Prior to settlement, many Amerindian tribes hunted the area's rich wildlife population and utilized many of the other food sources in the area. Tribes using the land included the Miamis, Pottawatomies, Eel River Indians and Delaware tribes. Game animals included white tailed deer, wild turkeys, bison, squirrels and rabbits. The forests yielded a rich supply of nuts and acorns while the forests floor provided blackberries, raspberries, plum, persimmons and grapes.
Too Poor to Farm
Early settler John McCormick homesteaded about 100 acres of land in the area around the waterfall on what became known as McCormick's Creek in 1816. Numerous attempts to build a gristmill failed because the creek's water flow was not sufficient. The soil was too poor to farm and the difficult terrain made transportation of the quarried limestone in the area almost impossible.
Sanitarium
Physician Frederick Denkewalter, impressed with the tranquil atmosphere of the site, established a sanitarium on the site now occupied by Canyon Inn in 1888. When Dr. Denkewalter passed away in 1914, the State of Indiana purchased his estate for the establishment of a state park.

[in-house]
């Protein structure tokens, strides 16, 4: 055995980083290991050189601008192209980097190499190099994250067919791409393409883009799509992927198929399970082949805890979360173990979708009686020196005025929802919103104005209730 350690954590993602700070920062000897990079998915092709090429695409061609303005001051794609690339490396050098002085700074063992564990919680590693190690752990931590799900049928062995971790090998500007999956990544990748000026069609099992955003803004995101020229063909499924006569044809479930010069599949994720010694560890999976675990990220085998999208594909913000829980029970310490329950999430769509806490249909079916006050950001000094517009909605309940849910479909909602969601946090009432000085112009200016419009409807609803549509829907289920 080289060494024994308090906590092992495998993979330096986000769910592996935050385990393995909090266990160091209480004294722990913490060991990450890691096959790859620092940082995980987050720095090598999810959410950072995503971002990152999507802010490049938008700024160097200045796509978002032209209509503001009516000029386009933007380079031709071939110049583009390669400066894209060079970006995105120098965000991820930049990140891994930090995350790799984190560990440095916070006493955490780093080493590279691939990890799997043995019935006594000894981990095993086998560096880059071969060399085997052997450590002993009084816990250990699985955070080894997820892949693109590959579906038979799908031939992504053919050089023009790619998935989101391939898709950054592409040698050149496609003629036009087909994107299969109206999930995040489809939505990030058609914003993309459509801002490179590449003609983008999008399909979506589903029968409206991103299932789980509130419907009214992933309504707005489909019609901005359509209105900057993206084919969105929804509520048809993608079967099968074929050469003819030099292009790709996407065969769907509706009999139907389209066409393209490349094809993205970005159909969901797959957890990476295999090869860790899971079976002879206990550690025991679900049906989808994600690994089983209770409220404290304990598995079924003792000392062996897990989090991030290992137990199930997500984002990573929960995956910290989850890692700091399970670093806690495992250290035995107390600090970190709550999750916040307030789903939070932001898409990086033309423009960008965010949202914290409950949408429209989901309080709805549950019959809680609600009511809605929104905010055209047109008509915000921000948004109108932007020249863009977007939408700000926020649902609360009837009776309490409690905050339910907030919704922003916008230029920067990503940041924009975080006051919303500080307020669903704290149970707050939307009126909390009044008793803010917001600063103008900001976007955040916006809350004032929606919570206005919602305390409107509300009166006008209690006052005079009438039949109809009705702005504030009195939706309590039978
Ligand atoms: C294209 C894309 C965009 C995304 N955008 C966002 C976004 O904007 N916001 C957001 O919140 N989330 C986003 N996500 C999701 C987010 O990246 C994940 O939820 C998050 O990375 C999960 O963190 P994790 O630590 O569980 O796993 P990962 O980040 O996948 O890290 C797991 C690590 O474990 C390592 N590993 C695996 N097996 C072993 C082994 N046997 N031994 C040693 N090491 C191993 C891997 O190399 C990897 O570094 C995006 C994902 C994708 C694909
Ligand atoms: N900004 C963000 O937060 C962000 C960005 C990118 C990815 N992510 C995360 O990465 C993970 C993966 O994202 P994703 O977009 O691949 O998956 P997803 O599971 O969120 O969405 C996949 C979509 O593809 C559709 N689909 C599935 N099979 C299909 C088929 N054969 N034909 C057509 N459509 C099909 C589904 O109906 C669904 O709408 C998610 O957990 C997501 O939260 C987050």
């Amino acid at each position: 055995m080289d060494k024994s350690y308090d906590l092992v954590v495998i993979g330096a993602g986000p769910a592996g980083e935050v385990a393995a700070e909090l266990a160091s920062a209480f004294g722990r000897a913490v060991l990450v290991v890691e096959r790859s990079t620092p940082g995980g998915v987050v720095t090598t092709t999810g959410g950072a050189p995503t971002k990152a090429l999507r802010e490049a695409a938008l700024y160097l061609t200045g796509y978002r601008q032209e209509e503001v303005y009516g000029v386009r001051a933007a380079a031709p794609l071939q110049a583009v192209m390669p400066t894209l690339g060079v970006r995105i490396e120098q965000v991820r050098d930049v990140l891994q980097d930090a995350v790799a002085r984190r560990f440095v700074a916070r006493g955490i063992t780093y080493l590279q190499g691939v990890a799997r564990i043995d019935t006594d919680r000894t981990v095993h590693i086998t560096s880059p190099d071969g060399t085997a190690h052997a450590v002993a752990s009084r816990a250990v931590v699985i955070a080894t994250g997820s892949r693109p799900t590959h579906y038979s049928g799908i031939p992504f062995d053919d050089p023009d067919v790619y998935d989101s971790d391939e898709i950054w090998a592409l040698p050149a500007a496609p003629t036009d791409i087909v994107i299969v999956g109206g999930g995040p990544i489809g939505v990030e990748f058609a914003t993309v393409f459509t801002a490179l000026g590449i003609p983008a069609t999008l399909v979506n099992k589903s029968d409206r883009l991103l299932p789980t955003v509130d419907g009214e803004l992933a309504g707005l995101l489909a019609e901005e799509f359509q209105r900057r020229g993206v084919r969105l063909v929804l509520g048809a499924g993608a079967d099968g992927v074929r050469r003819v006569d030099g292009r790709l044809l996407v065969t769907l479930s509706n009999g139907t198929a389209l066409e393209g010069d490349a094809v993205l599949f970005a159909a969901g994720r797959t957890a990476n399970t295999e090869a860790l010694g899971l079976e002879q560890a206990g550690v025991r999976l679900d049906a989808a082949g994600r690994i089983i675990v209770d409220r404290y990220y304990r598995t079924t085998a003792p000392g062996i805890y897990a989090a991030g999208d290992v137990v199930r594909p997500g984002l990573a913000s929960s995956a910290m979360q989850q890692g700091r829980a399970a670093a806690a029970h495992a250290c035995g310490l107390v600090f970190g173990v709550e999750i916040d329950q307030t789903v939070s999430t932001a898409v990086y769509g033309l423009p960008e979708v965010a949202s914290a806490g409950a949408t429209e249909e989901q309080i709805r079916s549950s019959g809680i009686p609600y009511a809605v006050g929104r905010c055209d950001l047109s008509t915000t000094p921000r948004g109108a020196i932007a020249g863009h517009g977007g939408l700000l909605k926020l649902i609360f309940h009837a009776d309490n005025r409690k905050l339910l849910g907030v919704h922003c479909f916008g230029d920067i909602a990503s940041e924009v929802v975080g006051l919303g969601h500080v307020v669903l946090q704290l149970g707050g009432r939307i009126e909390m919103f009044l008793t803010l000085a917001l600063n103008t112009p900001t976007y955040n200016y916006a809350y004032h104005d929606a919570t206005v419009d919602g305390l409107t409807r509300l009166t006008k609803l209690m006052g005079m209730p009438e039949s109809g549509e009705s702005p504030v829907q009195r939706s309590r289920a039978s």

First State Park
The founder of the Indiana State Park system Richard Lieber had become aware of the area and pressed for the property to be used as one of the state's first state parks. In honor of Indiana's centennial in 1916, the state established the state park system, with McCormick's Creek becoming the first state park on July 4, 1916. The park's dedication was part of the state's Centennial celebration. Originally, 350 acres, the park has grown to 1924 acres through the acquisition of surround farmland.
John Wesley McCormick, I (August 30, 1754 - April 18, 1837)
The son of Francis W McCormick and Ann Provance, John was native to Winchester Virginia. He served in three different regiments during the Revolutionary War, from 1776 through 1783. During the course of the war, McCormick moved to Pennsylvania, where he married Catherine Drennen. The couple would have fourteen children. In 1808 the family moved by wagon, then flatboat, to Preble County, Ohio. A short time after moving to Ohio, the family moved into the Indiana Territory. They first settled at Connersville, but moved away due to troubles with the natives. In 1816, McCormick settled in the area that is now McCormick's Creek State Park. John died on April 18, 1837, Catherine on February 22, 1862. A stone marker inside the state park marks the site of their cabin.
Dr. Frederick William Denkewalter (February 20, 1842 - June 28, 1914)
A native of Baden, Germany, Dr. Denkewalter immigrated to Indianapolis in 1870, where he opened a drug store. Denkewalter founded the Spencer Mineral Springs Hotel and Sanitarium in 1888 near Spencer, Indiana. He passed away in his home in Spencer, Indiana from heart failure.  And is interred at Crown Hill Cemetery, Indianapolis.